Brexit: I don't want to leave EU without a deal, PM Theresa May to lawmakers

WION Web Team
London, UK Updated: Jan 29, 2019, 10:05 PM(IST)

File photo: Britain's Prime Minister Theresa May. Photograph:( AFP )

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Britain is scheduled to leave the European Union on March 29, however, May's plan was rejected by parliamentarians on January 15 leading to a stalemate.

PM Theresa May told the British Parliament today that she did not want to leave the European Union(EU) without an agreement as it would "disrupt lives and hurt the economy" while asserting that holding a general election would be a "waste of time".

"I accept that this house does not want the deal that I put before it in the form that it currently exist, the vote was decisive and I listened. So the world know what this house does not want. Today we need to send an emphatic message about what we do want," May told parliamentarians during her speech.

Britain is scheduled to leave the European Union on March 29, however, May's plan was rejected by parliamentarians on January 15 leading to a stalemate.

"I do not want to leave the EU without a deal because that would hurt our economy and disrupt people's lives. It does not want to hold a general election because it would waste time, increase division and solve none of the problems we face," she said, adding,"this house renewed its confidence in her Majesty's government a fortnight ago. Neither do I see anything approaching a majority across the house to hold a second referendum."

MPs are set to vote on measures that could include preventing a no-deal Brexit, delaying Brexit, changing the negotiated deal and even seizing control of the entire process. The proposed measure put forward for Tuesday's votes calls for the backstop to be replaced with "alternative arrangements to avoid a hard border" on the island of Ireland.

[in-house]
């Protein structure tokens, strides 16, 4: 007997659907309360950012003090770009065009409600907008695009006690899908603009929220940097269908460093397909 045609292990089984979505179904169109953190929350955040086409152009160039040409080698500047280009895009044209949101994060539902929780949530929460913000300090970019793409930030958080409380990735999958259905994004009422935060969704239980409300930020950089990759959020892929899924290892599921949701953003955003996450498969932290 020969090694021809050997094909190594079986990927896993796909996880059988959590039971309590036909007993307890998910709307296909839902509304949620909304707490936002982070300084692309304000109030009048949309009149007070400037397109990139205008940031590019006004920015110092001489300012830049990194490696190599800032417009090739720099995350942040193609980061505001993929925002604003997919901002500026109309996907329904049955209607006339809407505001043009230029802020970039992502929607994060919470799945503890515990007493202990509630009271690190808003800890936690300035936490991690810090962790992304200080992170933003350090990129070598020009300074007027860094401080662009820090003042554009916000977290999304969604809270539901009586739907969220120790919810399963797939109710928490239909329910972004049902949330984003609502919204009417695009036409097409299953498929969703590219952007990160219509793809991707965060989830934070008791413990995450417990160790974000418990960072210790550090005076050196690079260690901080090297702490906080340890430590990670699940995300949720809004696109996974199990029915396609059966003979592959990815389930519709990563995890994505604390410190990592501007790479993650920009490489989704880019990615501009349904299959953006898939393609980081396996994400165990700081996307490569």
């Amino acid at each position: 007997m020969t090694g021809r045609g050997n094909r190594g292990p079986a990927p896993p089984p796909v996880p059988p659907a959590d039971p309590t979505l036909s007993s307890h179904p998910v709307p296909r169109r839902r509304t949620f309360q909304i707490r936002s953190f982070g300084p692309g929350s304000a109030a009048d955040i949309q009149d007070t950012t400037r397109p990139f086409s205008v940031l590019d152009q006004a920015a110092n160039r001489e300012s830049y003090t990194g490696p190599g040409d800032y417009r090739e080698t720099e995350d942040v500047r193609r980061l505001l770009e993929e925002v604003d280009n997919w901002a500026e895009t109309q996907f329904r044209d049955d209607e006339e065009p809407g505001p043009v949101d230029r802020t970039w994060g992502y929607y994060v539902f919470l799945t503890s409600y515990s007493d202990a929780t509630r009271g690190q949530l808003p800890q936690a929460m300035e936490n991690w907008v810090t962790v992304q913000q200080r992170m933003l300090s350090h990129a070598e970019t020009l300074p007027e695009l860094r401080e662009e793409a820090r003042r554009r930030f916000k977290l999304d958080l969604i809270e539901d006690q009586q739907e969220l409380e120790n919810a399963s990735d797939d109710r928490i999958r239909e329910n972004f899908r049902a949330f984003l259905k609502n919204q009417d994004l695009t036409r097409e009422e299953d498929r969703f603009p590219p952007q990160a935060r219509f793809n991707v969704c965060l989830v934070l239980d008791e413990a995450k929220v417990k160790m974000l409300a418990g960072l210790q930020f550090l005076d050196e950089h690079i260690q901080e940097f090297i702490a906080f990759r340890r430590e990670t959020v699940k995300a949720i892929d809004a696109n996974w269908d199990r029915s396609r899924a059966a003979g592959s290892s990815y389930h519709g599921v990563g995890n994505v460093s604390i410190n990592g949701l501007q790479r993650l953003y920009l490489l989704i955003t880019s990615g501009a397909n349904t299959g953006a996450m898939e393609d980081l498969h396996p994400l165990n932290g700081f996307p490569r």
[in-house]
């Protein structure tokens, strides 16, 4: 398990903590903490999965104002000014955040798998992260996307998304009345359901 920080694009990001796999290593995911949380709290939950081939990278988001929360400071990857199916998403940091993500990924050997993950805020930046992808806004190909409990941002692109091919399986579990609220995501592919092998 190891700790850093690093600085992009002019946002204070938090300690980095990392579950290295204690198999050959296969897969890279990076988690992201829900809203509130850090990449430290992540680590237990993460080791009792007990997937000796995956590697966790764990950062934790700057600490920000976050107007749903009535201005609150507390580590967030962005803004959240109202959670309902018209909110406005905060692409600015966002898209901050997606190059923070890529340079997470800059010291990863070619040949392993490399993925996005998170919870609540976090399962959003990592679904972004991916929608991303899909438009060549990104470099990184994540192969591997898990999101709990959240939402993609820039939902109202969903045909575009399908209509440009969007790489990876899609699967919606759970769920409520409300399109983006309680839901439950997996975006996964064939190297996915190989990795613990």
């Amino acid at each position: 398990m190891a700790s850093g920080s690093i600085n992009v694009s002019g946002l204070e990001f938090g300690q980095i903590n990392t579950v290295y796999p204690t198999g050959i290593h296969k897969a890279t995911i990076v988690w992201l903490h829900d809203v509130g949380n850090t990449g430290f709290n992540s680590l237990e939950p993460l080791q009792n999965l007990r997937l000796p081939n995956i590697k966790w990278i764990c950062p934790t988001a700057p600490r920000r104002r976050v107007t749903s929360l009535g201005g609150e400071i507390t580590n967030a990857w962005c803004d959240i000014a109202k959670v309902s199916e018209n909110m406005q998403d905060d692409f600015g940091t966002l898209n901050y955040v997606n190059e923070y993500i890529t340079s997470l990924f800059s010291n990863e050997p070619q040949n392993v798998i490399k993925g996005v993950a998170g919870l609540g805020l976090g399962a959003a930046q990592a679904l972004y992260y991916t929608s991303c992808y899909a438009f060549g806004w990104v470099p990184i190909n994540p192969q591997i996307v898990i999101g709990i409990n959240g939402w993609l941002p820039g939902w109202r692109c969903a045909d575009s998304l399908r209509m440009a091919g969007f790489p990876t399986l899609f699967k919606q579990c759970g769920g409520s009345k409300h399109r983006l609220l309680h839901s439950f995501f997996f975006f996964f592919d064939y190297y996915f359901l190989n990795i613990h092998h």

"I think there is a willingness on the other side in terms of the European Union to agree a deal with the United Kingdom. But what they clearly said when the meaningful vote was lost, they wanted to know what it was the UK wanted to see happening in relation to the deal. That's an opportunity that we have today," May told parliamentarians.

"This amendment will give the mandate I need to negotiate with Brussels an arrangement that commands a majority in this house," May said. "What I'm talking about is not a further exchange of letters, but a significant and legally-binding change to the Withdrawal Agreement."

Before the Parliament opened, British stocks jumped Tuesday and the pound was firmer ahead of the votes.

London's benchmark FTSE 100 index was 1.3 per cent higher in midday deals, while the pound held recently won ground versus the dollar.

"Today we have the chance to show the European Union what it will take to get a deal through this House of Commons. What it will take to move beyond the confusion and division and uncertainty that now hangs over us and onto the bright new close open relationship that we want to build with our European friends in the years ahead," May said.

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